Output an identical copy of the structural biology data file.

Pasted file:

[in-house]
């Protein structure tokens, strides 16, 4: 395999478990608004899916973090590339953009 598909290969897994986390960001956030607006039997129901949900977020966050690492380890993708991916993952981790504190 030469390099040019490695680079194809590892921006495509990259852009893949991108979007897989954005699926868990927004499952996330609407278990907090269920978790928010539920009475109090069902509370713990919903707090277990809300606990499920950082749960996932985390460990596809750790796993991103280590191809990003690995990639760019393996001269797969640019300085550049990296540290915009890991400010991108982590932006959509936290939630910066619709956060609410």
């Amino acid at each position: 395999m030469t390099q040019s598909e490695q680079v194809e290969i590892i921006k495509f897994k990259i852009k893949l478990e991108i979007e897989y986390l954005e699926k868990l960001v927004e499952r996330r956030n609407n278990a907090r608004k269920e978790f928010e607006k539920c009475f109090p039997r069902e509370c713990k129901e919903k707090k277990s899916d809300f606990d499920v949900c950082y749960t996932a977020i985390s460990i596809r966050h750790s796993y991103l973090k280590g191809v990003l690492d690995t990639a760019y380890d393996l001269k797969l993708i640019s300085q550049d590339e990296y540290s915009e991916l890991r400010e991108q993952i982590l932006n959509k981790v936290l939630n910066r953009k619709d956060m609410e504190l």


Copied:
[in-house]
């Protein structure tokens, strides 16, 4: 395999478990608004899916973090590339953009 598909290969897994986390960001956030607006039997129901949900977020966050690492380890993708991916993952981790504190 030469390099040019490695680079194809590892921006495509990259852009893949991108979007897989954005699926868990927004499952996330609407278990907090269920978790928010539920009475109090069902509370713990919903707090277990809300606990499920950082749960996932985390460990596809750790796993991103280590191809990003690995990639760019393996001269797969640019300085550049990296540290915009890991400010991108982590932006959509936290939630910066619709956060609410």
């Amino acid at each position: 395999m030469t390099q040019s598909e490695q680079v194809e290969i590892i921006k495509f897994k990259i852009k893949l478990e991108i979007e897989y986390l954005e699926k868990l960001v927004e499952r996330r956030n609407n278990a907090r608004k269920e978790f928010e607006k539920c009475f109090p039997r069902e509370c713990k129901e919903k707090k277990s899916d809300f606990d499920v949900c950082y749960t996932a977020i985390s460990i596809r966050h750790s796993y991103l973090k280590g191809v990003l690492d690995t990639a760019y380890d393996l001269k797969l993708i640019s300085q550049d590339e990296y540290s915009e991916l890991r400010e991108q993952i982590l932006n959509k981790v936290l939630n910066r953009k619709d956060m609410e504190l």